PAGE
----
California’s cannabis licensing process has been a mess for applicants since pretty much day one. Annual license applications have disappeared into a black hole for months, the window for obtaining temporary licenses was very small and many have expired, and many local jurisdictions decided to make up their own phased permitting processes that in many cases ensured that many operators could never be eligible for temporary licenses (e.g., Phase 3 applicants in Los Angeles).
For any applicant who was lucky enough to obtain a state temporary license in 2018, efforts are underway at the state level to relieve some of applicants’ fears surrounding the fact that most of those temporary applications are set to expire in the next few months and that there is no clear understanding of the provisional licensing process. A new California senate bill (SB-67) would reinstate expired temporary licenses and would fill the gaps in the provisional licensing scheme through mid-2020. This would allow operators who received temporary licenses in 2018 to actually become operational rather than sit and wait on annual licenses to be issued.
For some background, I wrote recently the provisional licensing scheme that was intended to act as a band-aid in light of the fact that temporary licenses were going away by the end of 2018 and the fact that annual applications took extreme amounts of time to review. To recap: if an operator who once held a temporary license filed an annual application, submitted evidence of CEQA compliance, and paid the fee, the state agency could issue a year-long provisional license. But the provisional licensing regime is not free from problems.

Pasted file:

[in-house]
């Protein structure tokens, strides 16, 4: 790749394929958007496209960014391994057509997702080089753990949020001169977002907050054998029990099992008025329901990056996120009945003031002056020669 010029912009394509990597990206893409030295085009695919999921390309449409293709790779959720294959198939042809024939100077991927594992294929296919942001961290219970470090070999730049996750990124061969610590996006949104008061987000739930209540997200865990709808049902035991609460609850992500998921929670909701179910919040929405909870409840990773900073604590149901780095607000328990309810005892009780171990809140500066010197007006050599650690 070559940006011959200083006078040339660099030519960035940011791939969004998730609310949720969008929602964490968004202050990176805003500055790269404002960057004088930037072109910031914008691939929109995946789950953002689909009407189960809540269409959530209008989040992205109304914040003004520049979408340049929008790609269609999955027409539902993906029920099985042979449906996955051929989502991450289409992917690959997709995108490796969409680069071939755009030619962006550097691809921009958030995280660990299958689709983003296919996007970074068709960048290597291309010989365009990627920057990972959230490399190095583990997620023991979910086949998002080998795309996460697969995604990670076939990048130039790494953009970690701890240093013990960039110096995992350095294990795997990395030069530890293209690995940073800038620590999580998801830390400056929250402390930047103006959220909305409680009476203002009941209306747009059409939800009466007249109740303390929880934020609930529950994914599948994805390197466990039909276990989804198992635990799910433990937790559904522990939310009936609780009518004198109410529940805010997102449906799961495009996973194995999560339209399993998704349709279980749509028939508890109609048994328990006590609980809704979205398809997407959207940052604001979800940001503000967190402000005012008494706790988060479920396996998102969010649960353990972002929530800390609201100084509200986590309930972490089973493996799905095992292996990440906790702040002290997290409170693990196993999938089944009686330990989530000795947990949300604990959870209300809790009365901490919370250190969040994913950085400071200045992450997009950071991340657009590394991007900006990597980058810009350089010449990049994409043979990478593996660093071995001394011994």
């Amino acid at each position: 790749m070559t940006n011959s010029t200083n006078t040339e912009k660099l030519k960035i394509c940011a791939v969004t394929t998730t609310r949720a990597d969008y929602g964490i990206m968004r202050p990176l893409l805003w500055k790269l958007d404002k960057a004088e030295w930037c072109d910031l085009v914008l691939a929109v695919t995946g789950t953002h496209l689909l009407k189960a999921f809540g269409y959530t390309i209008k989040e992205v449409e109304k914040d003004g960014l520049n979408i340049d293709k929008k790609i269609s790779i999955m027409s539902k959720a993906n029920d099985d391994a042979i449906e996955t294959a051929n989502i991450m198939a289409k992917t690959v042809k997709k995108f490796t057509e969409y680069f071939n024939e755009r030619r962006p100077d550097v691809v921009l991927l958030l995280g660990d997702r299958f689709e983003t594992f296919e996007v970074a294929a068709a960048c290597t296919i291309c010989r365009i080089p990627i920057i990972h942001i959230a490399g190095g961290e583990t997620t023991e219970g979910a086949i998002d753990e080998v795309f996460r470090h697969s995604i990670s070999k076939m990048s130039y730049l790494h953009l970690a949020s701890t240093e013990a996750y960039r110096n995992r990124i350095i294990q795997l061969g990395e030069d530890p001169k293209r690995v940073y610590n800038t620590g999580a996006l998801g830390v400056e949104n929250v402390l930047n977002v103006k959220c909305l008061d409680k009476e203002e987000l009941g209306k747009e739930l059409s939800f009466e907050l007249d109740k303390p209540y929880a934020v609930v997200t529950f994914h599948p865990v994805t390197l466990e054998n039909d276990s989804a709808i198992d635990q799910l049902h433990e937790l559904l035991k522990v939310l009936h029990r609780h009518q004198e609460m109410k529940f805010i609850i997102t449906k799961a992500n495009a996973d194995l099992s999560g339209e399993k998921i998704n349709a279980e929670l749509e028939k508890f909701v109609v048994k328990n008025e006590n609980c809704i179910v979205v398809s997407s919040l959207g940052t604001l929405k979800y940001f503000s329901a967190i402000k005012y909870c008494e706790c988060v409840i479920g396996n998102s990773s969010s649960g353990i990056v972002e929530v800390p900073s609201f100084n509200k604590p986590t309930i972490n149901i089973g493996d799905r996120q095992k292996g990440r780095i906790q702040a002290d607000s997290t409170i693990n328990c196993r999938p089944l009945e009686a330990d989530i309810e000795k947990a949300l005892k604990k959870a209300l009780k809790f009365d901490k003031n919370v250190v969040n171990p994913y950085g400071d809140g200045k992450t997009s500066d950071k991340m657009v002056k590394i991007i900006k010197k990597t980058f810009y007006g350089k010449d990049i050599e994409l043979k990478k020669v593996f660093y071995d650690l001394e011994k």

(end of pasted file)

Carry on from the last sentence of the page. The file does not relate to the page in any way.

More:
The first issue with provisional licenses is that they are only allowed to be issued through the end of 2019. This effectively placed about a similar one-year time frame as with temporary licenses. The second problem with provisionals is that there has been virtually no guidance from the state agencies on how to obtain them. The regulations don’t mention provisionals, and only the California Department of Food and Agriculture (or “CDFA”) published guidance on how to get them. That guidance makes it appear like they are issued at the CDFA’s total discretion after an applicant makes the required annual filings. This is problematic because there is no clear time frame or review process. In other words, an operator could file a complete annual application, and the CDFA could sit on it for months before issuing a provisional.
SB-67 might just fix some of these problems. SB-67’s key provision is that when an applicant files its annual license application, its temporary licenses shall remain valid—even if those licenses had previously expired. These extended temporary licenses would only stay effective until an annual license is issued or denied, a provisional license is issued, an application is disqualified or abandoned, or the end of 2019, whichever is earliest.
This is a lot to unpack, but essentially what it means is that if applicants file annuals before the date of temporary license expiration, those applicants will still have temporary approval until a provisional license is issued. This will help dispel any lack of clarity surrounding the provisional licensing process but will still not change the fact that annuals will need to be submitted as soon as possible.
Another notable part about SB-67 is that if passed, it would first extend the time to issue provisionals through July 1, 2020. This will give the agencies more time in actually issuing provisional licenses past 2019. But problematically, there will be a six-month window where licensees who don’t have provisionals will lose their extended temporary licenses. There may just be another bill on the table later this year to address this very same issue.
SB-67 ultimately will only benefit those few operators and may signal that the state agencies are still so overwhelmed with applications that they won’t be able to process them on time. We’ll be sure to keep our readers up to speed on any updates on SB-67 or the provisional licensing laws.
Source link by Griffen Thorne